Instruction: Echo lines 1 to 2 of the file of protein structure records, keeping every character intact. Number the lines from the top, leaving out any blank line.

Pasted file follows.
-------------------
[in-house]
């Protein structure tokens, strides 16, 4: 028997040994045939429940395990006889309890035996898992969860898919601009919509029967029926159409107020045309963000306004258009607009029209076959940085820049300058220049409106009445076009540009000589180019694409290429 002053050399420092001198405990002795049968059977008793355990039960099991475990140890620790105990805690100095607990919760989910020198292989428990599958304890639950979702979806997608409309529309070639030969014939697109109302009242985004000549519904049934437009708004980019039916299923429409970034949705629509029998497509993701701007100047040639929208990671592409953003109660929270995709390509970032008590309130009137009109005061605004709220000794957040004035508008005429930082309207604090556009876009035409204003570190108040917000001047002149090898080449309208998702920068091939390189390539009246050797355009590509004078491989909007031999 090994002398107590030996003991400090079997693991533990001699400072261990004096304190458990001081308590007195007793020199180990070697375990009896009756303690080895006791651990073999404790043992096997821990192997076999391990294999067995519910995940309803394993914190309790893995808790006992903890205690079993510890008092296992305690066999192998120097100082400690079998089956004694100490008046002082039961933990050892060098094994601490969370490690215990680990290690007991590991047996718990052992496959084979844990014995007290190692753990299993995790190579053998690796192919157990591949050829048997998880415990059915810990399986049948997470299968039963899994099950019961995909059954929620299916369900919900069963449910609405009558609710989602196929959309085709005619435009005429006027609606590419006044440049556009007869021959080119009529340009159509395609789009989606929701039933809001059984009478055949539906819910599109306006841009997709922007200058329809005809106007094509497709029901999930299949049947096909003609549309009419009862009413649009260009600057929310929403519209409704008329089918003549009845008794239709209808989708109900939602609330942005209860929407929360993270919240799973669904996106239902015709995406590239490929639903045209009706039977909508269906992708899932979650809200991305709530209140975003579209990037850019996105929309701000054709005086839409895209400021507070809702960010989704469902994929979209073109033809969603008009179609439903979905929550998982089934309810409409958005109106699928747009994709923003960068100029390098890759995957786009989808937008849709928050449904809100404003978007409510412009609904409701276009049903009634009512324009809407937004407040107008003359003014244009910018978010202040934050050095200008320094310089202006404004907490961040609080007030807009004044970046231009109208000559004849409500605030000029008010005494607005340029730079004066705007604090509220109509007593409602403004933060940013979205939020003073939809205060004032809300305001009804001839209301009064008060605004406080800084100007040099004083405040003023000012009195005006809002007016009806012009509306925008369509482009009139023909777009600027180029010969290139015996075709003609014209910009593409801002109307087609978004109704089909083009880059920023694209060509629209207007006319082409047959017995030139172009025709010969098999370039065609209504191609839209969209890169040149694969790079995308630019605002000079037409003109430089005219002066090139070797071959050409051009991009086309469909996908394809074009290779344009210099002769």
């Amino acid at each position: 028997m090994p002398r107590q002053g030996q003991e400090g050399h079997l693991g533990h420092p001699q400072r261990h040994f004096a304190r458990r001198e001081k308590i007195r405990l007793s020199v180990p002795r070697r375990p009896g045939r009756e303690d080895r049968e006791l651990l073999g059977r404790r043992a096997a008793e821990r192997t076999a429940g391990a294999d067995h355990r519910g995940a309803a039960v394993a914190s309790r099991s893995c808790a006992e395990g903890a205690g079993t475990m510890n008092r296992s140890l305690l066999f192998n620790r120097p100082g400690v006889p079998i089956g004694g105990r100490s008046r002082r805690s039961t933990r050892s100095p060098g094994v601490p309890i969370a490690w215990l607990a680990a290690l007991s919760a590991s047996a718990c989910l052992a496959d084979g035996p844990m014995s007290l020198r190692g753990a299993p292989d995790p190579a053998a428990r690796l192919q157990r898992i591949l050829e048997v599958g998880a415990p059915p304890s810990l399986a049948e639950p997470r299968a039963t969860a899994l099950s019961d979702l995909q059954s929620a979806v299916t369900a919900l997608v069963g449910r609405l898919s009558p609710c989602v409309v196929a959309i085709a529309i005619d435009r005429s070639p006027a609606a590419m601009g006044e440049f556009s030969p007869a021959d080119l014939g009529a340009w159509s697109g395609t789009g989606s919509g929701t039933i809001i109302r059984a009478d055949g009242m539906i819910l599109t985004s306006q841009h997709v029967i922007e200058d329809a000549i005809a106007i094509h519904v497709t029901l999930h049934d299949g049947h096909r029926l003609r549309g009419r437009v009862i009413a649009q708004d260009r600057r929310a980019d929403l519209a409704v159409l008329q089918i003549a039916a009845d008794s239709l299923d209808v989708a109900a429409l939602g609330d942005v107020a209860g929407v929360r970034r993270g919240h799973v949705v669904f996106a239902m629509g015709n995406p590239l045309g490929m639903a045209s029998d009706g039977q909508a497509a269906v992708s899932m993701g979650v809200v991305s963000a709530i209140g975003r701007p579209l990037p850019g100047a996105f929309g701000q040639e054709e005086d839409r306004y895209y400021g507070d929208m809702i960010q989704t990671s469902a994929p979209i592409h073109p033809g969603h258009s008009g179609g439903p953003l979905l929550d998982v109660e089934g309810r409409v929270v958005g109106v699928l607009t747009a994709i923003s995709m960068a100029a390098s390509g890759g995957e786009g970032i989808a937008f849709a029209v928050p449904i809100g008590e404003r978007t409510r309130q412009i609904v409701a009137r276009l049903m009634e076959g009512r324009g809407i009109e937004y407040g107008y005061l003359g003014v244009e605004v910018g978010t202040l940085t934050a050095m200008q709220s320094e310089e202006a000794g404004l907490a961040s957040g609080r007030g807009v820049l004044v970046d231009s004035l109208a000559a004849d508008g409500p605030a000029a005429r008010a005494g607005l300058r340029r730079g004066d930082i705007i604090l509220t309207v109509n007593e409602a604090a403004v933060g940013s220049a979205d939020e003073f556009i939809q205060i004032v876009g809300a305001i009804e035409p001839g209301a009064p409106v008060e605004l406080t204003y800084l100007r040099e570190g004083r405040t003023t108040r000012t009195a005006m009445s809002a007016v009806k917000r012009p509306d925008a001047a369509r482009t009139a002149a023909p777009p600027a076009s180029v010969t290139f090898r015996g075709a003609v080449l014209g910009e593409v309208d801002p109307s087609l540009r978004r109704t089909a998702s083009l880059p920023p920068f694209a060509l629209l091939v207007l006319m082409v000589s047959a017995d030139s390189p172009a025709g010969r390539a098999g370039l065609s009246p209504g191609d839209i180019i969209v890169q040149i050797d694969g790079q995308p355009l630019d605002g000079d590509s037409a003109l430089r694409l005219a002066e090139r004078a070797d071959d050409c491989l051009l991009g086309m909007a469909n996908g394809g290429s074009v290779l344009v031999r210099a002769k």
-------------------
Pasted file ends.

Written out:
[in-house]
């Protein structure tokens, strides 16, 4: 028997040994045939429940395990006889309890035996898992969860898919601009919509029967029926159409107020045309963000306004258009607009029209076959940085820049300058220049409106009445076009540009000589180019694409290429 002053050399420092001198405990002795049968059977008793355990039960099991475990140890620790105990805690100095607990919760989910020198292989428990599958304890639950979702979806997608409309529309070639030969014939697109109302009242985004000549519904049934437009708004980019039916299923429409970034949705629509029998497509993701701007100047040639929208990671592409953003109660929270995709390509970032008590309130009137009109005061605004709220000794957040004035508008005429930082309207604090556009876009035409204003570190108040917000001047002149090898080449309208998702920068091939390189390539009246050797355009590509004078491989909007031999 090994002398107590030996003991400090079997693991533990001699400072261990004096304190458990001081308590007195007793020199180990070697375990009896009756303690080895006791651990073999404790043992096997821990192997076999391990294999067995519910995940309803394993914190309790893995808790006992903890205690079993510890008092296992305690066999192998120097100082400690079998089956004694100490008046002082039961933990050892060098094994601490969370490690215990680990290690007991590991047996718990052992496959084979844990014995007290190692753990299993995790190579053998690796192919157990591949050829048997998880415990059915810990399986049948997470299968039963899994099950019961995909059954929620299916369900919900069963449910609405009558609710989602196929959309085709005619435009005429006027609606590419006044440049556009007869021959080119009529340009159509395609789009989606929701039933809001059984009478055949539906819910599109306006841009997709922007200058329809005809106007094509497709029901999930299949049947096909003609549309009419009862009413649009260009600057929310929403519209409704008329089918003549009845008794239709209808989708109900939602609330942005209860929407929360993270919240799973669904996106239902015709995406590239490929639903045209009706039977909508269906992708899932979650809200991305709530209140975003579209990037850019996105929309701000054709005086839409895209400021507070809702960010989704469902994929979209073109033809969603008009179609439903979905929550998982089934309810409409958005109106699928747009994709923003960068100029390098890759995957786009989808937008849709928050449904809100404003978007409510412009609904409701276009049903009634009512324009809407937004407040107008003359003014244009910018978010202040934050050095200008320094310089202006404004907490961040609080007030807009004044970046231009109208000559004849409500605030000029008010005494607005340029730079004066705007604090509220109509007593409602403004933060940013979205939020003073939809205060004032809300305001009804001839209301009064008060605004406080800084100007040099004083405040003023000012009195005006809002007016009806012009509306925008369509482009009139023909777009600027180029010969290139015996075709003609014209910009593409801002109307087609978004109704089909083009880059920023694209060509629209207007006319082409047959017995030139172009025709010969098999370039065609209504191609839209969209890169040149694969790079995308630019605002000079037409003109430089005219002066090139070797071959050409051009991009086309469909996908394809074009290779344009210099002769």